Wissoker had a similar story to MIT Press, which has almost 18,000 followers on Twitter. “Already two years ago when we had a big spring sale, we tracked sales day by day with Twitter activity. The sale generated three or four times the revenue that any of our older ‘by mail’ sales had produced. I have about 3,000 followers, but my ‘last chance’ tweets as the sale ended were picked up and retweeted by then pop music critic at the Los Angeles Times. We got a huge rush of last-minute shopping!”

For Niels Cornelissen, Publisher at Uitgeverij Boom in Holland, the marketing campaign also involves collecting email addresses for direct marketing. “We publish a free ebook every year with chapters from our books (and also books by some other publishing houses). Usually, we get about 2,000 downloads. The most successful one was about 4,000. In this way, I think we’ve already doubled the address list for our mailings.”

In Italy, Editoria Laterza recently launched a new streaming service to foster an online forum for authors and readers. Carletti explains: “The idea is to organize, through the web, groups of readers and authors, to mix them to comment and discuss books and ideas. It could be interesting for students, for example, to have the opportunity to get to know each other on a more personal level.”

In Russia, social media is a marketing tool mostly used by bookstores. “It’s usually used by independent bookshops. For instance, a small bookshop around 60 square meters, Falanster, has an account at VKONTAKTE [a Russian social network] with more than 25,000 subscribers. And this account could be sometimes more effective than the shop itself,” explained Kotomin.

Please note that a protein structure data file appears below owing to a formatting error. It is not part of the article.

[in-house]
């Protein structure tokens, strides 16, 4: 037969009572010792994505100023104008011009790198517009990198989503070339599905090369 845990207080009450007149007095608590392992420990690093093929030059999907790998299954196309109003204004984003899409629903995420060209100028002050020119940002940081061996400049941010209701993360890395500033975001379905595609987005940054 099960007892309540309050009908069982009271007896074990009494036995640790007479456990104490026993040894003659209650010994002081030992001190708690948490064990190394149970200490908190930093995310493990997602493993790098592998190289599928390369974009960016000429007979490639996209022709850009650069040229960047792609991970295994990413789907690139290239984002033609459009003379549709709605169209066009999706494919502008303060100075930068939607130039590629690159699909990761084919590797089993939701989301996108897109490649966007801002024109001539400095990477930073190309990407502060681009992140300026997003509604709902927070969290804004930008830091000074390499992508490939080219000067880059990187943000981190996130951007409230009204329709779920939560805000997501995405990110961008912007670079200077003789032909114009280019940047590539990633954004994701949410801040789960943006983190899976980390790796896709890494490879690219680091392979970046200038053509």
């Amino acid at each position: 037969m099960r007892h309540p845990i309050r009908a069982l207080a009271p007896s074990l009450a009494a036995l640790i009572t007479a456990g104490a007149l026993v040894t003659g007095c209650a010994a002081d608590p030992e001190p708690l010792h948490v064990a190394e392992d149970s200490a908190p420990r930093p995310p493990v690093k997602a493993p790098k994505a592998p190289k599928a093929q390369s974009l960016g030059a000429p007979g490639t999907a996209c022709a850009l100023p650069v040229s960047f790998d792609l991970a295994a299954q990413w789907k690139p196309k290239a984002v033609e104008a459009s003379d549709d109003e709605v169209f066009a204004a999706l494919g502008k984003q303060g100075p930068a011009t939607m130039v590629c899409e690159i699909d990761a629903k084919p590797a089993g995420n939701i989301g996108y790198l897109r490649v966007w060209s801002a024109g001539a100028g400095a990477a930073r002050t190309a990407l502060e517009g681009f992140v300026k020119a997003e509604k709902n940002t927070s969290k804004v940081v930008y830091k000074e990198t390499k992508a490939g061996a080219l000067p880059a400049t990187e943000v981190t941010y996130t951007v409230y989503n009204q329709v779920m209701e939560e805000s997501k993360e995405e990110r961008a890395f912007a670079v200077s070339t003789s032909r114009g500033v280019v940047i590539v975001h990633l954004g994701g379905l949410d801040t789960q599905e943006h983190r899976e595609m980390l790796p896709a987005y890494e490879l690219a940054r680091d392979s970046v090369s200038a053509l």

The Networking Aspect Counts Most

“The greatest takeaway from this trip was the opportunity to exchange ideas and prospects with German editors, and most importantly, with fellow participants. It was important to be aware of what is happening around the globe, with different problems of the market and with new perspectives,” said Carletti.

Goddard seconded this: “It was interesting to see the many similarities and overlap between my approach and those of the other group members, and German publishers, but where, for all our common interests and shared outlook, they differed from me and achieved dissimilar results, sometimes even with the same authors.” The group also discovered publishing houses they were not familiar with. “Matthes and Seitz struck me as the most singularly German of the lot, with no points of reference or comparison in our market,” said Goddard. Lowenthal was surprised that he hadn’t previously known Matthes & Seitz, given how much overlap there is with their list and his own personal interests.